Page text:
So let’s start with the most expensive channel (distribution & retail). At the very least, a successful food business should be aiming for 30% profit margin. Meaning the difference in the price you pay for production (COGS) and the price in which you sell it to the distributors. So let’s run through each link in the supply chain and determine final pricing.

As an example lets stay the COGS for your product is $1.50. In order to account for your 30% margin. You’ll do the following calculation: COGS / (1- margin %).

COGS: $1.50

Brand Margin: 30%

Price to Distributor: $1.50 / (1-.3) = $2.14Brand Gross Profit per unit: $.64

So that means you’ll make $.64 gross profit per unit. Now the distributor will typically take a 20-30% margin when selling to the retailer:

Distributor price: $2.14

Distributor Margin: 25%

Price to Retailer: $2.14/(1-.25)= $2.85

Keep in mind, if you skip the distributor and sell direct to retail – you’ll still use this price, it will just increase your brand profit margin – which is a good thing!)

Now that the retailer has your product they are going to price it with a 30-50% margin. So in this example, if the retailer takes a 40% margin, your product will be priced on the shelves for around: $4.75

Retailer price: $2.85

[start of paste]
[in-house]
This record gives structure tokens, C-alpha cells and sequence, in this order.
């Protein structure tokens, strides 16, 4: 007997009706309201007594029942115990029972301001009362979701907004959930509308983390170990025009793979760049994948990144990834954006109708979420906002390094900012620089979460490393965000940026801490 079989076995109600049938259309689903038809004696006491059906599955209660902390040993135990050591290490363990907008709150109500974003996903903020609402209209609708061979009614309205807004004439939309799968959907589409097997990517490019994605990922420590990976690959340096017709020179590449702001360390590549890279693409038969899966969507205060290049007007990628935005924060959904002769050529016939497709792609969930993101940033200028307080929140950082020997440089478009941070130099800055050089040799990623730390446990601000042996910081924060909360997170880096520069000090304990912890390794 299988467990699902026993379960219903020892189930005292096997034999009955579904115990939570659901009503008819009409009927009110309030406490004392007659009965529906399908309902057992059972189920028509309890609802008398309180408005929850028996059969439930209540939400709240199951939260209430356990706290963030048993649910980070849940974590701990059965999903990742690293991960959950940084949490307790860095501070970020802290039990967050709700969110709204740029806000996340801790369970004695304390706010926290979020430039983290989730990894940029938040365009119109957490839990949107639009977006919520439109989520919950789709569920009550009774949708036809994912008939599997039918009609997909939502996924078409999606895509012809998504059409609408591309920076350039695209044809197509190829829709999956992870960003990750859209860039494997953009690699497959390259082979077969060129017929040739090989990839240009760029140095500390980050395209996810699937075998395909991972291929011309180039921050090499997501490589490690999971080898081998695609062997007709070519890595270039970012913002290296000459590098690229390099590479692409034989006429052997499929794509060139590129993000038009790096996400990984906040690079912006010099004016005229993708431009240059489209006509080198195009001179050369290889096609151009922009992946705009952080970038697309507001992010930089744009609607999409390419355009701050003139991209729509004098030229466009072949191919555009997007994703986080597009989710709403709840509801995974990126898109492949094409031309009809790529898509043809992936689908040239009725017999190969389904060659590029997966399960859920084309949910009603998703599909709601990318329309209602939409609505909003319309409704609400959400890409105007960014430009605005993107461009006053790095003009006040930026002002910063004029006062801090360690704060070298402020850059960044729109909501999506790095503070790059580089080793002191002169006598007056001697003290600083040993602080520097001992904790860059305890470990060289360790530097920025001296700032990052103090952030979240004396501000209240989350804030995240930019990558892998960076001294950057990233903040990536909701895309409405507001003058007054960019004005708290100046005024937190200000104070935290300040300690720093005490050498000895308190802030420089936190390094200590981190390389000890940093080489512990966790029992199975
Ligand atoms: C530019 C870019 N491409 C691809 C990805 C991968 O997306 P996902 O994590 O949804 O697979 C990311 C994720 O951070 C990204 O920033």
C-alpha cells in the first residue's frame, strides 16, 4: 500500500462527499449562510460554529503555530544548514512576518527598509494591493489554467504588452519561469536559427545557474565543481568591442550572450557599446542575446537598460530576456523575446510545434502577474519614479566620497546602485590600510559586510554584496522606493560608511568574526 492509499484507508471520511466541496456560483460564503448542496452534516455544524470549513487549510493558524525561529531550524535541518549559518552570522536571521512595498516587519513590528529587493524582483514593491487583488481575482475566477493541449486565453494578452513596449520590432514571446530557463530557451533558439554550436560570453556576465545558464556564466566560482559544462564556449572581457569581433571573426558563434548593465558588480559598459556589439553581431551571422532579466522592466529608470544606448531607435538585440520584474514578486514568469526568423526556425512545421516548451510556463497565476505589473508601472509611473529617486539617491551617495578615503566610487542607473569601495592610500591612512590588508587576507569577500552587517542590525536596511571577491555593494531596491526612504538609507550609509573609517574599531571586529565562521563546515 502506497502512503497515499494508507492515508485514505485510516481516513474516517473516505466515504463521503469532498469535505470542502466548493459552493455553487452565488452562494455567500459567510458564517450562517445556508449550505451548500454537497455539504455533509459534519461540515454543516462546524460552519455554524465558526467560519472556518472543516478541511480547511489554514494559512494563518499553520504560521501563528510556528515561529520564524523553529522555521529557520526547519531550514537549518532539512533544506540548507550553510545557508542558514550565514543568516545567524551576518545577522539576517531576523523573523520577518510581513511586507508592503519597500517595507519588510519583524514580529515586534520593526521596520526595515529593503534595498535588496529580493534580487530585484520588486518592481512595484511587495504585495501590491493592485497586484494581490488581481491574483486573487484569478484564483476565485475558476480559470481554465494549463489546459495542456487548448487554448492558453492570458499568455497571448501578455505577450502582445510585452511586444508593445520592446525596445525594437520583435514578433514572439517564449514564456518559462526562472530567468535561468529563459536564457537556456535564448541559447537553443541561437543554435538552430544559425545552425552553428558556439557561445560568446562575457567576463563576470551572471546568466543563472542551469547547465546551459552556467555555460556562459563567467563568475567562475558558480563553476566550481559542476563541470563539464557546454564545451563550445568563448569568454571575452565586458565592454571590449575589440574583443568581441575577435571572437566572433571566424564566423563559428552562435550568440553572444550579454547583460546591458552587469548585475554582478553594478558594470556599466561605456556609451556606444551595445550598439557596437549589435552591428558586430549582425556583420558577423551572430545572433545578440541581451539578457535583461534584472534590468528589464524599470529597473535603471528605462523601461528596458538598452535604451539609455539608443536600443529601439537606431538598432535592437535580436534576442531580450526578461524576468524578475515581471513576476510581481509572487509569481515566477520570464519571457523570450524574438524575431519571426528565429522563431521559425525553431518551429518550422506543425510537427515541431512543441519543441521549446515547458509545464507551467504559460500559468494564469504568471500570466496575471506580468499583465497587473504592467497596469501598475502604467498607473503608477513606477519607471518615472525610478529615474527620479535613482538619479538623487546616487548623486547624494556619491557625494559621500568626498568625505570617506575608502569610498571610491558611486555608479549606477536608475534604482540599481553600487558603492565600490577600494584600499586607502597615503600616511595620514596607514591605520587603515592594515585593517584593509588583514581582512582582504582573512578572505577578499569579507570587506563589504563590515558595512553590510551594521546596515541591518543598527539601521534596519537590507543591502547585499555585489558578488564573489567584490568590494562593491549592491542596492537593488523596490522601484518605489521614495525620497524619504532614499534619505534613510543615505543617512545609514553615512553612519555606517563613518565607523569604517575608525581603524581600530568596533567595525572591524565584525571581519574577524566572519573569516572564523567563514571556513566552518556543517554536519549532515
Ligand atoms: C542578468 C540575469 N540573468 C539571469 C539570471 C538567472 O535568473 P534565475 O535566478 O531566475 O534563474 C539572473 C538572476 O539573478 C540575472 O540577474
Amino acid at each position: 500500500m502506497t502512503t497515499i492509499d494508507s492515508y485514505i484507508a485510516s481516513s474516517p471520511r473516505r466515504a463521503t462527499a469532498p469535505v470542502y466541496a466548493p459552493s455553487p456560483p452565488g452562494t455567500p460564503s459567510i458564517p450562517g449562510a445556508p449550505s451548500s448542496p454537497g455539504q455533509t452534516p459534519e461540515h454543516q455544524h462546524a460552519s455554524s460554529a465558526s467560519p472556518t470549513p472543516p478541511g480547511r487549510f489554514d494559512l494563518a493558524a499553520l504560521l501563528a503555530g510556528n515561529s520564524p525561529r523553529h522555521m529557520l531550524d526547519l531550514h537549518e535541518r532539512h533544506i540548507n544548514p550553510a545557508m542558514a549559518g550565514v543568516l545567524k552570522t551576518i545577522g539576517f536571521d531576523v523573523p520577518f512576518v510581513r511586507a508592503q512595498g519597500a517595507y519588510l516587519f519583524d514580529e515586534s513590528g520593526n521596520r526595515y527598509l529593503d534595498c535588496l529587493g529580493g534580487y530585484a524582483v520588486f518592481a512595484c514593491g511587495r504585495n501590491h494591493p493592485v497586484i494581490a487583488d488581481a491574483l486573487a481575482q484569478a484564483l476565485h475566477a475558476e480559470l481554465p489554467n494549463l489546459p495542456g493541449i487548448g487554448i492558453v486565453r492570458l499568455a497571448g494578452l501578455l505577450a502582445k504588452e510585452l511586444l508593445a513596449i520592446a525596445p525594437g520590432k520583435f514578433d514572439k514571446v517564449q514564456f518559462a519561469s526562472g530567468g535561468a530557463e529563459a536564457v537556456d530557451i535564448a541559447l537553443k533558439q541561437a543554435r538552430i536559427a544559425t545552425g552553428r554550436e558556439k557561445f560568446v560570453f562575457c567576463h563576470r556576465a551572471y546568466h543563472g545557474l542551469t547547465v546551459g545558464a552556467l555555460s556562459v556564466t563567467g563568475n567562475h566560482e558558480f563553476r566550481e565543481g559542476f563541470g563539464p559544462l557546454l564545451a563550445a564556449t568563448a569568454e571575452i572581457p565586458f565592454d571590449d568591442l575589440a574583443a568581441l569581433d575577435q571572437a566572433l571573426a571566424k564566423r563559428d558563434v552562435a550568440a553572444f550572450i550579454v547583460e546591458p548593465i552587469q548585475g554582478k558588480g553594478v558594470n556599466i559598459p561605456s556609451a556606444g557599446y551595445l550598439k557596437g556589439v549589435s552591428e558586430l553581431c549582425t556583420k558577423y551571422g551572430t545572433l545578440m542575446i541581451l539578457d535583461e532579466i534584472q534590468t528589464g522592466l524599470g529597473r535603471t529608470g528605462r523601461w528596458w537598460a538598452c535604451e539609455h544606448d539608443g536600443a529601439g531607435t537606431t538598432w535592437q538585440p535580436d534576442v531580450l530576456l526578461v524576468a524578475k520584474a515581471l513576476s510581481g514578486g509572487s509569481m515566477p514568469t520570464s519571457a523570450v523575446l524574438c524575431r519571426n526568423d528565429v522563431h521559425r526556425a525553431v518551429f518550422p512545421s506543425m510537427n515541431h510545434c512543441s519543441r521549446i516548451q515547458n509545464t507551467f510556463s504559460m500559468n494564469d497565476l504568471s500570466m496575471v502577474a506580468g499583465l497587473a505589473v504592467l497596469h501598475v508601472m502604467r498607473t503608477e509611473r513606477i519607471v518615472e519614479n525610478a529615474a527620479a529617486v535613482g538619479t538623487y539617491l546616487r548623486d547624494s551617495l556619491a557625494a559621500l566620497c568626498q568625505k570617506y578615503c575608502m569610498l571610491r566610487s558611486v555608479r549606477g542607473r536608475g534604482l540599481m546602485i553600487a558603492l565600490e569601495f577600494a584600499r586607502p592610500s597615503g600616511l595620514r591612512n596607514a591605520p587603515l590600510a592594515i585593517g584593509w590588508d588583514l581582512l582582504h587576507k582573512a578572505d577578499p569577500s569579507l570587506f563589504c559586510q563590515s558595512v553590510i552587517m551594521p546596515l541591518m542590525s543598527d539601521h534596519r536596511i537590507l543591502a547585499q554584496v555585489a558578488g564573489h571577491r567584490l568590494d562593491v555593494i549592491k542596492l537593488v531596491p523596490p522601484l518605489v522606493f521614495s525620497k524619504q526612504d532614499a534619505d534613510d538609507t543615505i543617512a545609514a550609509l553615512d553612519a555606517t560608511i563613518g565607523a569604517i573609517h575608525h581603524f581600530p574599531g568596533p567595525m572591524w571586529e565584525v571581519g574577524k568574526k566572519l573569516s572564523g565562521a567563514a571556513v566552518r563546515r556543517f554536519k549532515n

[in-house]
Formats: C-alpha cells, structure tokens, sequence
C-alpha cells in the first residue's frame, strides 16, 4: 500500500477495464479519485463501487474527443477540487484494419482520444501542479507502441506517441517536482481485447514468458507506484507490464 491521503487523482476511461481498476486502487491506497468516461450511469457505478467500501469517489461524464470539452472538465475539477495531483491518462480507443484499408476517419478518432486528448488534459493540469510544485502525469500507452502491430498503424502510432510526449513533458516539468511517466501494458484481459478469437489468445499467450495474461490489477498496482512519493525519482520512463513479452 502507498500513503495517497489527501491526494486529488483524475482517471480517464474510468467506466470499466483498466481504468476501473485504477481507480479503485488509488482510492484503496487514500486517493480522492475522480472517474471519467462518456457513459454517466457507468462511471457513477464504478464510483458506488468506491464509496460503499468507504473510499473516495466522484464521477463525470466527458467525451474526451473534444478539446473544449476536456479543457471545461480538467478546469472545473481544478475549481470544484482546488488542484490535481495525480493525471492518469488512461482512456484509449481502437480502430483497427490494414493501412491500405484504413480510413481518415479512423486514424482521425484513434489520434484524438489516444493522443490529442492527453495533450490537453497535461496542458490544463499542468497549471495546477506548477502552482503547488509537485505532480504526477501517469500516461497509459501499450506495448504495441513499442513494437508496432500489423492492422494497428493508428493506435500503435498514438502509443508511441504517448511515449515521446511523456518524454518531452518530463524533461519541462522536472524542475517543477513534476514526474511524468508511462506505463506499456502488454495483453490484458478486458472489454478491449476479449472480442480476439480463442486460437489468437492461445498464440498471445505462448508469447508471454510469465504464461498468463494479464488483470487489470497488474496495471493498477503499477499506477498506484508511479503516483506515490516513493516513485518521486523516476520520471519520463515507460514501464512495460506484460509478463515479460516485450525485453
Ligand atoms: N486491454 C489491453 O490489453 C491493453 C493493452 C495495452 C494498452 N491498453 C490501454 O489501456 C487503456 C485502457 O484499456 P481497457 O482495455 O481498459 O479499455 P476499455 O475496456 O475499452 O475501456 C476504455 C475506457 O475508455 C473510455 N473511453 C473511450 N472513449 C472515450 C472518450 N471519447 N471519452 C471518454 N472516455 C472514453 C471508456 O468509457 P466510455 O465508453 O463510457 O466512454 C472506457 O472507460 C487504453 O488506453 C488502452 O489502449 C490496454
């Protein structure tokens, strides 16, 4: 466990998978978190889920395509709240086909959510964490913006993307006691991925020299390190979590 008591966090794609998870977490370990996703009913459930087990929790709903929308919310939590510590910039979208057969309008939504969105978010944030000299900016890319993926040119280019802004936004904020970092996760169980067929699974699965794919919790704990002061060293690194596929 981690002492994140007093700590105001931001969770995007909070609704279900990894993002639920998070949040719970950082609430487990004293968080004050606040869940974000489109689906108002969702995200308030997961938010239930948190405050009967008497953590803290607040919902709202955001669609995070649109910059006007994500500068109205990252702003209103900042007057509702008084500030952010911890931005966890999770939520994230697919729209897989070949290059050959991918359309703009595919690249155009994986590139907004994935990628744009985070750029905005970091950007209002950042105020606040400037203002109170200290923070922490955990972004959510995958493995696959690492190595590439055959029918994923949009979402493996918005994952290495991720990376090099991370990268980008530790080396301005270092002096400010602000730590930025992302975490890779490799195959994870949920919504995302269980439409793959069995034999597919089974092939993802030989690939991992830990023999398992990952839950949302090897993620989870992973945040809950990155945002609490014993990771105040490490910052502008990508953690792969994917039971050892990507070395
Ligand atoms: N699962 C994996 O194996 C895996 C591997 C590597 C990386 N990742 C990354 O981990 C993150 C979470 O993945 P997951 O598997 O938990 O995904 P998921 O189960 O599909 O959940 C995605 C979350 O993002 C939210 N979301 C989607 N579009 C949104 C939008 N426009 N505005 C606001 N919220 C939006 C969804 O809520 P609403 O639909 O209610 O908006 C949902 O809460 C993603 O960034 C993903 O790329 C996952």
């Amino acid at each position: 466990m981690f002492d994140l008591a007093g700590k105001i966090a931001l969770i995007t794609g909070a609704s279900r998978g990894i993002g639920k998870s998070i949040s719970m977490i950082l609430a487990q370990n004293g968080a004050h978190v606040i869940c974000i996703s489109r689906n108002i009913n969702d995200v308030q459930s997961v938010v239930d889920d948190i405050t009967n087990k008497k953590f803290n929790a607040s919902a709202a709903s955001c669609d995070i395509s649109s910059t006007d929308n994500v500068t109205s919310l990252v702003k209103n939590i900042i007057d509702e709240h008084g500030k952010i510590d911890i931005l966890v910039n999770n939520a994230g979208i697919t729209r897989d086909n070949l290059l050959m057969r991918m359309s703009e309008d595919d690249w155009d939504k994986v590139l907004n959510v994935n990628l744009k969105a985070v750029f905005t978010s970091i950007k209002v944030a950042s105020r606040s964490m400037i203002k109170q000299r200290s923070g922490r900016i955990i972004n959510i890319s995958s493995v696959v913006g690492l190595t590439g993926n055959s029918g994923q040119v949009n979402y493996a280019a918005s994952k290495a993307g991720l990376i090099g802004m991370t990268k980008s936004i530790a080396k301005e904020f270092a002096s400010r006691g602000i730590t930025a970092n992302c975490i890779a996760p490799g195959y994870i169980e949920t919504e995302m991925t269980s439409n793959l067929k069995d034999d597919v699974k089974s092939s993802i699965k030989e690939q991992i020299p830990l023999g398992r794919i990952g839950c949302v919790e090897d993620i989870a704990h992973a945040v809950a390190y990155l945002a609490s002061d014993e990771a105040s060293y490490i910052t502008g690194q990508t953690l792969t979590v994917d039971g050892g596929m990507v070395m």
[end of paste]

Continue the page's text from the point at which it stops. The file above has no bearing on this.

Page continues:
Retailer margin: 40%

Final product price to customer: $2.85/(1-.40): $4.75

Here is a chart to sum up our example:

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This is a pretty simple example but keep in mind there are a lot of additional factors that can come into play when working through your pricing. For example sometimes shipping costs will be built in, or you might need to use a broker which will have an additional 5-7% margin that you’ll need to account for.

Also, your profit margin will fluctuate depending on which sales channel you are using. If your product is selling to consumers for $4.75, your profit margin per unit with distribution and retail might only be $.64 but if you are selling direct to consumer from your website, your profit margin will be closer to $3.25 per unit! So take a look at each channel and determine which is the best option for your business. Many times, it’s a combination!

Brand gross profit margin for each channel with a $4.75 retail price:

  • Distribution: 30% -> $.64
  • Direct to Retail: 47% -> $1.35
  • Direct to Consumer: 68% -> $3.25

It’s a good exercise to determine the lowest price you are willing to sell your product for, while still making the profit margin necessary to keep you in business. Then start testing the market and see how high consumers are willing to pay for your product. There is typically a happy medium in sales velocity and price.

Pricing can be confusing, and an ever evolving process. The best way to improve profit margin is to lower your costs, so be responsible and always look for ways to be more efficient and save money without risking quality.

Summary actions

Keep in mind some key numbers, and do some rough calculations to determine what your MSRP should be
  • Target a Profit Margin: 30%
  • Brokers 5-7%
  • Distributors: 20-30%
  • Retailers 30-50%